The zeta function of a formal language L is the series exp(

${\sum}_{n\ge 1}{a}_{n}{x}^{n}/n)$, where

${a}_{n}$ is the number of words of length n in L. The author shows that if L is regular and if its zeta function is regular, then it has integer coefficients and each irreducible factor of its numerator and denominator divides the denominator of the generating function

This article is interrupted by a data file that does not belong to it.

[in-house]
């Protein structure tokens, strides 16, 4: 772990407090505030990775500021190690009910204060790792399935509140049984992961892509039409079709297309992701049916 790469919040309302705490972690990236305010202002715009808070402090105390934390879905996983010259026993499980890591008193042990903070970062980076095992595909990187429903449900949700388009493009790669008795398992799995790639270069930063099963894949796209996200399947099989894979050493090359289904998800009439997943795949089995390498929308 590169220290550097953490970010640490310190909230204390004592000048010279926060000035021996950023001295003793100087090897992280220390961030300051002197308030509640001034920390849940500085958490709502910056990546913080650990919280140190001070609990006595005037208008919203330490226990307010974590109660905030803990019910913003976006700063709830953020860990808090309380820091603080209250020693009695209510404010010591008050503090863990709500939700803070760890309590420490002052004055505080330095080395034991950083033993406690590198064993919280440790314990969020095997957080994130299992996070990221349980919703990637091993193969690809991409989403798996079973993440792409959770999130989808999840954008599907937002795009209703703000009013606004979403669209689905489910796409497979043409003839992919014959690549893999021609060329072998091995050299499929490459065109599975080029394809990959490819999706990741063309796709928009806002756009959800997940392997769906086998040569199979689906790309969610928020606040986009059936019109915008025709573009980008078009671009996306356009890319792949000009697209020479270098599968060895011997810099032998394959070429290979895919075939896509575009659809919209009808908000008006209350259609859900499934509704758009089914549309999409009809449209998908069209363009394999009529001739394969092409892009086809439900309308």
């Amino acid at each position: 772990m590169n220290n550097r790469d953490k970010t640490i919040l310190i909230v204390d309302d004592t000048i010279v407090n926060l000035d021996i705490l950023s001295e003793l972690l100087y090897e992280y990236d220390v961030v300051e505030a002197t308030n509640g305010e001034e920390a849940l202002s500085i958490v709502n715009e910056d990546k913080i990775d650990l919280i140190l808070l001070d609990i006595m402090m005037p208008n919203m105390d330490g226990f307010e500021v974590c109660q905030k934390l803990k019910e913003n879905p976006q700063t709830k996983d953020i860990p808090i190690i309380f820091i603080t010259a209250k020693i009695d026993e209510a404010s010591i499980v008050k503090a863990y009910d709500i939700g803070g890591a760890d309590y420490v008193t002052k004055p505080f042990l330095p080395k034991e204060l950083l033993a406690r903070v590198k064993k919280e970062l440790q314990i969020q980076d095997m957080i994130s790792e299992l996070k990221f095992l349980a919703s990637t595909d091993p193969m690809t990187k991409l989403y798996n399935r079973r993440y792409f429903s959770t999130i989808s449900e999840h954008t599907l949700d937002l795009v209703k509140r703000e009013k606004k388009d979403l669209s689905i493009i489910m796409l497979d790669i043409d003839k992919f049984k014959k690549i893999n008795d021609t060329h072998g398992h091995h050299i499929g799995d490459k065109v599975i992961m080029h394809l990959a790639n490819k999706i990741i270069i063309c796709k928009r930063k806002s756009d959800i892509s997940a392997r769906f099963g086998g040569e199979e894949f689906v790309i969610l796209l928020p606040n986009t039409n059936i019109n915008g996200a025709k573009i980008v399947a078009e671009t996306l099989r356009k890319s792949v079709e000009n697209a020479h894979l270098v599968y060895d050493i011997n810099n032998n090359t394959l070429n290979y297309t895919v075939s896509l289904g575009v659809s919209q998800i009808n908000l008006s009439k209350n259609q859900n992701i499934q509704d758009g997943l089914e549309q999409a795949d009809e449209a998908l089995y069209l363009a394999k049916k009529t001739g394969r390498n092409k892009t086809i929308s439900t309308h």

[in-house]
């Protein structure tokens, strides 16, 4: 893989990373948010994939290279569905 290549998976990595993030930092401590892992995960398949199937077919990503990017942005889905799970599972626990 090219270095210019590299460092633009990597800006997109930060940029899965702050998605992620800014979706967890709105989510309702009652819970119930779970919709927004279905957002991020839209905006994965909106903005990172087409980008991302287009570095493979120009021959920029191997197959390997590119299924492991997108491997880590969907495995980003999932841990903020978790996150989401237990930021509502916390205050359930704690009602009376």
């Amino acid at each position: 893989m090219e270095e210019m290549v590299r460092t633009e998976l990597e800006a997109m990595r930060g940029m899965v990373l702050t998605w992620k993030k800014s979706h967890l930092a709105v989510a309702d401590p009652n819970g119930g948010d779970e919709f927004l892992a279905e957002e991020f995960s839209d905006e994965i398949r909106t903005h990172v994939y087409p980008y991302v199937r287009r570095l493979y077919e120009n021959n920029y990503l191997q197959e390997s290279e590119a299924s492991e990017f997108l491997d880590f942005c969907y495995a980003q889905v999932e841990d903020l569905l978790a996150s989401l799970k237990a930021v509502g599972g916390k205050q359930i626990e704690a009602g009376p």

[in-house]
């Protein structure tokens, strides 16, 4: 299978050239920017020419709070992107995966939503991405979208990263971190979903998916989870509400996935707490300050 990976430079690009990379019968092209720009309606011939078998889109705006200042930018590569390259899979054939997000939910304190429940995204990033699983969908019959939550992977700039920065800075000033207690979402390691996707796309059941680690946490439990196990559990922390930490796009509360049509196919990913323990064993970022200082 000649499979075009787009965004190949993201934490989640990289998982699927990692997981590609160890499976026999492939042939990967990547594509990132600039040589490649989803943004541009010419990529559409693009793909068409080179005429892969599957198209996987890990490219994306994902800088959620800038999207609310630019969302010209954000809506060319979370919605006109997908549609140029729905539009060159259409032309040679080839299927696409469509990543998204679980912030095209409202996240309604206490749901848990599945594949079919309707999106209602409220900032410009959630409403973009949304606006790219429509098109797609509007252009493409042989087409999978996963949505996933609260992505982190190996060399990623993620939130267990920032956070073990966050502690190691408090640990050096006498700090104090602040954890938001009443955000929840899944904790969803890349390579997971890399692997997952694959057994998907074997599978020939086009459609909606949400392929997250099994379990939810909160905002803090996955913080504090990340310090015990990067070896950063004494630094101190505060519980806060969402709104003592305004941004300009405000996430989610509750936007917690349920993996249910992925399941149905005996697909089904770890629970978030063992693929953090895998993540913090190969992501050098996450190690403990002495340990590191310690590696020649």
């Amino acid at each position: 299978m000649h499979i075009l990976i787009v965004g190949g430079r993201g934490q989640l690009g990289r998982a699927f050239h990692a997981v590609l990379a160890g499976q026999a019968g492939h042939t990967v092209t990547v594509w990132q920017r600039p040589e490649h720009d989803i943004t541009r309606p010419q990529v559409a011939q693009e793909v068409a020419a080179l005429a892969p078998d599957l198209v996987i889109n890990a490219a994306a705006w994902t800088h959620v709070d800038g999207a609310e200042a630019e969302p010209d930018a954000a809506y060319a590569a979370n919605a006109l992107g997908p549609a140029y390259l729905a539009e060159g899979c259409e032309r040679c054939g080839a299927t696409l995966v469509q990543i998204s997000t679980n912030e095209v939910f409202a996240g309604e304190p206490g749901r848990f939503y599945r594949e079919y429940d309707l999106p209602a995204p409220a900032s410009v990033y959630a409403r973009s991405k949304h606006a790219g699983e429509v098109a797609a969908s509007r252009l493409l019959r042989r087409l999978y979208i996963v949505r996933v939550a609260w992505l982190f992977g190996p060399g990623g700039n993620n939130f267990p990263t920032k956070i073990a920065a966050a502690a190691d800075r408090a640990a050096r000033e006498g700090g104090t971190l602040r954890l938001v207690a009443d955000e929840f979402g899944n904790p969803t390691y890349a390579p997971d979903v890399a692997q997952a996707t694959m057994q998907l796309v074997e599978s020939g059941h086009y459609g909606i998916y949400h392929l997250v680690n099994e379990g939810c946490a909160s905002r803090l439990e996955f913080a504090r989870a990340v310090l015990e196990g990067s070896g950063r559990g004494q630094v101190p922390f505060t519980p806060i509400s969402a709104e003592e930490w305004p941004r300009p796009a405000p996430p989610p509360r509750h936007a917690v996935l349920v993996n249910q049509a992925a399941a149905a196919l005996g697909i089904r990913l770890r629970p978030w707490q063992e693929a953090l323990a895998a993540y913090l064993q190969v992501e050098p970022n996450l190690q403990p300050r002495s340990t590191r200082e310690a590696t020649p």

${\sum}_{n\ge 0}{a}_{n}{x}^{n}$ of L (which is rational, L being regular). He shows, under the same hypothesis, that there are cyclic languages

${L}_{1}$ and

${L}_{2}$ such that the generating function G(L) of L is

$G\left({L}_{1}\right)-G\left({L}_{2}\right)$ (a language is cyclic if (i) uv

$\in L\iff vu\in L$ and (ii)

$w\in L\iff {w}^{n}\in L$ (n

$\ge 1\left)\right)$. Moreover, it is decidable whether the zeta function of a regular language is rational.